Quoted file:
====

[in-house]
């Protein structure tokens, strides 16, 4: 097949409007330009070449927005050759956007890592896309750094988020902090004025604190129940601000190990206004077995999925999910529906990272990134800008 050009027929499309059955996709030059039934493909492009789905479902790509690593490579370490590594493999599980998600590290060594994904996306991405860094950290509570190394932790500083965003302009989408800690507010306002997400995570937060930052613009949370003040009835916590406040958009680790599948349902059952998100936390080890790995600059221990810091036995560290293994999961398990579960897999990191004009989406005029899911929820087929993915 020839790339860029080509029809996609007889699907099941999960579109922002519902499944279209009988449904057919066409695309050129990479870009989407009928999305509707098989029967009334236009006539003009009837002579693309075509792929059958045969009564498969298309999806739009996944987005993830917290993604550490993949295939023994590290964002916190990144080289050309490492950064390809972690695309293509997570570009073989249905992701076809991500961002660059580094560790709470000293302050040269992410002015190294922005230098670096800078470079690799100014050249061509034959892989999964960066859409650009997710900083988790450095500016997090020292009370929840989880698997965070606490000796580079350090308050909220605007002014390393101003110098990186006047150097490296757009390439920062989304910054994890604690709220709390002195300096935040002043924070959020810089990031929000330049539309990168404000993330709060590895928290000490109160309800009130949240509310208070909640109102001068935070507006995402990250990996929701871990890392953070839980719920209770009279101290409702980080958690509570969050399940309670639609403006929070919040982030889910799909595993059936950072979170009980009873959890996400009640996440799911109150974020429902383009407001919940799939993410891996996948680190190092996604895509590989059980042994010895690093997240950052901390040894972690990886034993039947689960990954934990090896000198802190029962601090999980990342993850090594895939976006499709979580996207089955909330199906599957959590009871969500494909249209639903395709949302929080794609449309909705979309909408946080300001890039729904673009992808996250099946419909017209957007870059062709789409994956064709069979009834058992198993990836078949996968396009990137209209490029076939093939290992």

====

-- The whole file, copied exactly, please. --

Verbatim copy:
[in-house]
């Protein structure tokens, strides 16, 4: 097949409007330009070449927005050759956007890592896309750094988020902090004025604190129940601000190990206004077995999925999910529906990272990134800008 050009027929499309059955996709030059039934493909492009789905479902790509690593490579370490590594493999599980998600590290060594994904996306991405860094950290509570190394932790500083965003302009989408800690507010306002997400995570937060930052613009949370003040009835916590406040958009680790599948349902059952998100936390080890790995600059221990810091036995560290293994999961398990579960897999990191004009989406005029899911929820087929993915 020839790339860029080509029809996609007889699907099941999960579109922002519902499944279209009988449904057919066409695309050129990479870009989407009928999305509707098989029967009334236009006539003009009837002579693309075509792929059958045969009564498969298309999806739009996944987005993830917290993604550490993949295939023994590290964002916190990144080289050309490492950064390809972690695309293509997570570009073989249905992701076809991500961002660059580094560790709470000293302050040269992410002015190294922005230098670096800078470079690799100014050249061509034959892989999964960066859409650009997710900083988790450095500016997090020292009370929840989880698997965070606490000796580079350090308050909220605007002014390393101003110098990186006047150097490296757009390439920062989304910054994890604690709220709390002195300096935040002043924070959020810089990031929000330049539309990168404000993330709060590895928290000490109160309800009130949240509310208070909640109102001068935070507006995402990250990996929701871990890392953070839980719920209770009279101290409702980080958690509570969050399940309670639609403006929070919040982030889910799909595993059936950072979170009980009873959890996400009640996440799911109150974020429902383009407001919940799939993410891996996948680190190092996604895509590989059980042994010895690093997240950052901390040894972690990886034993039947689960990954934990090896000198802190029962601090999980990342993850090594895939976006499709979580996207089955909330199906599957959590009871969500494909249209639903395709949302929080794609449309909705979309909408946080300001890039729904673009992808996250099946419909017209957007870059062709789409994956064709069979009834058992198993990836078949996968396009990137209209490029076939093939290992």